I'm running DESeq and EdgeR on RNA-Seq data that was already processed
RSEM (downloaded from TCGA web site).
Since these methods require the raw read counts I'm using the
column of the RSEM output but I'm not sure this is the right thing to
it the actual raw count required ?)
Here's an example file for the RSEM output file downloaded from TCGA:
[[alternative HTML version deleted]]
I am not familiar with RSEM software, but you have non-integer values in the raw_count column, for example 31.95 and 258.35. Non-integer values are not appropriate for DESeq or edgeR analysis. Searching for a minute on Google it seems that these raw counts involve assigning fractions of ambiguously mapped reads (but you should check with the RSEM developers). If you don't have access to any lower level data, the next best option is to round the raw_count values and proceed. Update (12/13/15): See Simon's response below. Also, after investigation into the RSEM method, I've come around and recommend the option of using rounded estimated gene-level counts from RSEM as input to DESeq2.
On 20/03/13 14:15, dvir.tau at gmail.com wrote:
> I'm running DESeq and EdgeR on RNA-Seq data that was already
> RSEM (downloaded from TCGA web site).
> Since these methods require the raw read counts I'm using the
> column of the RSEM output but I'm not sure this is the right thing
to do (is
> it the actual raw count required ?)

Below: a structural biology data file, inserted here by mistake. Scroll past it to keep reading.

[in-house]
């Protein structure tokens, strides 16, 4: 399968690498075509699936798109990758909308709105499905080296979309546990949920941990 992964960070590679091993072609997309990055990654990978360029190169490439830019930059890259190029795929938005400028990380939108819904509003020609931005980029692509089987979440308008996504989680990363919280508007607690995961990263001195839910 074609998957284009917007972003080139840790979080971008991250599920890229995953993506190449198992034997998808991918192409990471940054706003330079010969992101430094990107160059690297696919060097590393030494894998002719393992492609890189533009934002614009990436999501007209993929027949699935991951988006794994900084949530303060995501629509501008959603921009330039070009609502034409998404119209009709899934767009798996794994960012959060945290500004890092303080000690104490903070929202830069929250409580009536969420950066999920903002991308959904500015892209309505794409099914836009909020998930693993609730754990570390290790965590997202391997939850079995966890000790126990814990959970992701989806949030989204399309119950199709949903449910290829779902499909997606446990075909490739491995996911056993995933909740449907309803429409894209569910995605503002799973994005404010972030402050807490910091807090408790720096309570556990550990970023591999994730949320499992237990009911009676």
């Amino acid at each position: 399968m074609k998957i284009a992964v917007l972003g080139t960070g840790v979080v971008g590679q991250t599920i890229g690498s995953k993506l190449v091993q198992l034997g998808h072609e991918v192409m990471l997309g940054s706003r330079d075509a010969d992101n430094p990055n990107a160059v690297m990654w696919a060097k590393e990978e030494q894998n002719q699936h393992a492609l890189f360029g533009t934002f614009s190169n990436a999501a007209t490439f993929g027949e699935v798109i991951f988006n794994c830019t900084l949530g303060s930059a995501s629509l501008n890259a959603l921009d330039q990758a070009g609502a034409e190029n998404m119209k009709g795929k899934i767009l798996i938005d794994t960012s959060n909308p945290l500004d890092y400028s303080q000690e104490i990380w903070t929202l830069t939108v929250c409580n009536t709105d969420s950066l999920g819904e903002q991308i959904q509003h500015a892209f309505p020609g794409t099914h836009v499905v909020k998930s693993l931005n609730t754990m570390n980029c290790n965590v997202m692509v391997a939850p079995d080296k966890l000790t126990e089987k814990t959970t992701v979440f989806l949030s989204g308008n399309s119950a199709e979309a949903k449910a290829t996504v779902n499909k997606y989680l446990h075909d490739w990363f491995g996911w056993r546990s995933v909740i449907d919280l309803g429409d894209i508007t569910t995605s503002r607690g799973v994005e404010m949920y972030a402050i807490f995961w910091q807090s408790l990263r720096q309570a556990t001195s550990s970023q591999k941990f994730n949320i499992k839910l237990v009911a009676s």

The real issue is not that your counts are not integer, but that RSEM
gives you counts per isoform rather than per gene. Now, if you have
very similar isoforms, RSEM will be unable to decide which isoform to
assign a read to and just spread them proportionally over both. Hence,
even if only one of the two isoforms is differentially expressed, you
will incorrectly see differential expression for both isoforms.
This is why the output of isoform quantification methods such as RSEM
MMSeq are not suitable as input for differential expression tests.
At the very minimum, you need also the information about the
of the assignments of reads to isoforms. In fact, RSEM provides this
information if you run it in its Bayesian mode, but this seems to be
hardly ever done in practice.
If you really need to perform differential expression analysis on a
level finer than whole gene expression, you should either use a tool
differential exon usage testing, such as our DEXSeq package, or one
combines isoform abundance estimation and testing for differences in a
unified framework, such as BitSeq. In both cases, you will need the
If you are fine with staying on the gene level for your analysis, you
need to get counts per gene, not per isoform. I am not familiar enough
with RSEM, though, to tell you whether adding up the counts from all
isoforms per gene would be a good idea.